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October 3, 2013

Tree vandalism raises ire of city board

By Denise Richardson Staff Writer
The Daily Star

---- — Two young trees on Division Street and a third on Elm Street have been vandalized, prompting reaction from the Oneonta city Environmental Board.

“It’s been going on for years,” board chairman David Hutchison said Wednesday. “This time, it just made me angry, and I thought let’s do something about it.”

Hutchison reported the vandalism to Oneonta city police, and the Environmental Board is promoting steps to protect the city’s tree population.

The damages are estimated at about $500 per tree, city officials said. But the cost to the community also impacts the appearance of city streets and thwarts efforts of residents, volunteers and employees working to beautify and enhance the city’s environment.

The mayor, Common Council and Environmental have supported a “vigorous tree-planting program” in recent years, according to a media release from the city. Several hundred trees have been planted in parking areas and median in recent years, and in the past two years, the program has been expanded to planting trees on private property with an owner’s permission, Hutchison said.

About 50 trees were planted in the spring, Hutchison said, and another 80 to 100 are to be planted this fall. Hutchison and the Environmental Board are encouraging residents to be on the look out for vandals.

Hutchison, who reported the destruction last week of two trees on Division Street to the Oneonta Police Department, and the city encourage anyone who sees vandalism to call police immediately at 432-1111. The board suggests that residents take steps to curtail future tree vandalism.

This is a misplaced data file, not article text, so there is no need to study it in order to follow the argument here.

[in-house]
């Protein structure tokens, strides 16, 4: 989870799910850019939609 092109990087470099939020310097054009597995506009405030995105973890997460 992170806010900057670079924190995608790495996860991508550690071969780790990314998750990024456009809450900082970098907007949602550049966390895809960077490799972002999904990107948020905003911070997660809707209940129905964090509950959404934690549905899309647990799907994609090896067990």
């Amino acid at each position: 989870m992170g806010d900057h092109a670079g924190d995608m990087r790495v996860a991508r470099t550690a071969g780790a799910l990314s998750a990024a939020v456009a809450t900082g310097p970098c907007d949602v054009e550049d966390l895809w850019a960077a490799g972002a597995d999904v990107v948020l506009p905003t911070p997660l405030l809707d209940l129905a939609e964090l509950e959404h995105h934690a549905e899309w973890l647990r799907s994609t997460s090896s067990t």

“A front porch light in areas with newly planted trees might help deter the reckless conduct of the few,” the release said. “Individuals can make a difference by being alert to potential vandalism and diverting friends from inappropriate behavior. If you see something that is about to happen, say something!”

Hutchison, a retired professor of geology from Hartwick College, said the vandals represent a tiny portion of the population, and though the incidents might be prompted by anger or youthful exuberance resulting in pranks, damaging trees is unnecessary. If the vandals are college students, he said, it’s time for them to flunk out or graduate to make room for smarter students.

Vandals who are caught may face criminal penalties and fines, Hutchison said, but a more appropriate penalty might be a sentence to community service planting trees.

Someone accused of damaging a tree could face a misdemeanor or felony charge of criminal mischief, depending on the extent of property damage, or a misdemeanor charge of reckless endangerment if a threat of damage exists, police Sgt. Christopher Witzenburg said.

Young trees are vulnerable, said James Hawver, senior engineering technician in the city’s engineering department. In a few previous incidents, vandals have pulled very young trees out of the ground and walked away with them, he said, and some trees have been run over.

Volunteers have dug holes and planted trees in the past, city officials said, but more recently, city crews have used a backhoe to dig holes to plant larger, more mature trees. The wet weather this year has prompted tree growth, Hawver said, and city crews in past weeks have been trimming trees in along Main Street downtown and along the viaduct.

City residents who are “as irate as members of the Environmental Board” may set up an informal neighborhood groups to “quickly locate vandalized trees” to help law enforcement, the release said. For more information about such an effort, contact Douglas Kendall, city clerk, at 432-6450 or email

Oneonta’s Environmental Board members include Dale Burrington, Tracy Allen, George Palladino, Lucille Wiggin, Richard Denicore and Joan Fox. Larry Malone, Common Council member from the Second Ward, is liaison to the committee.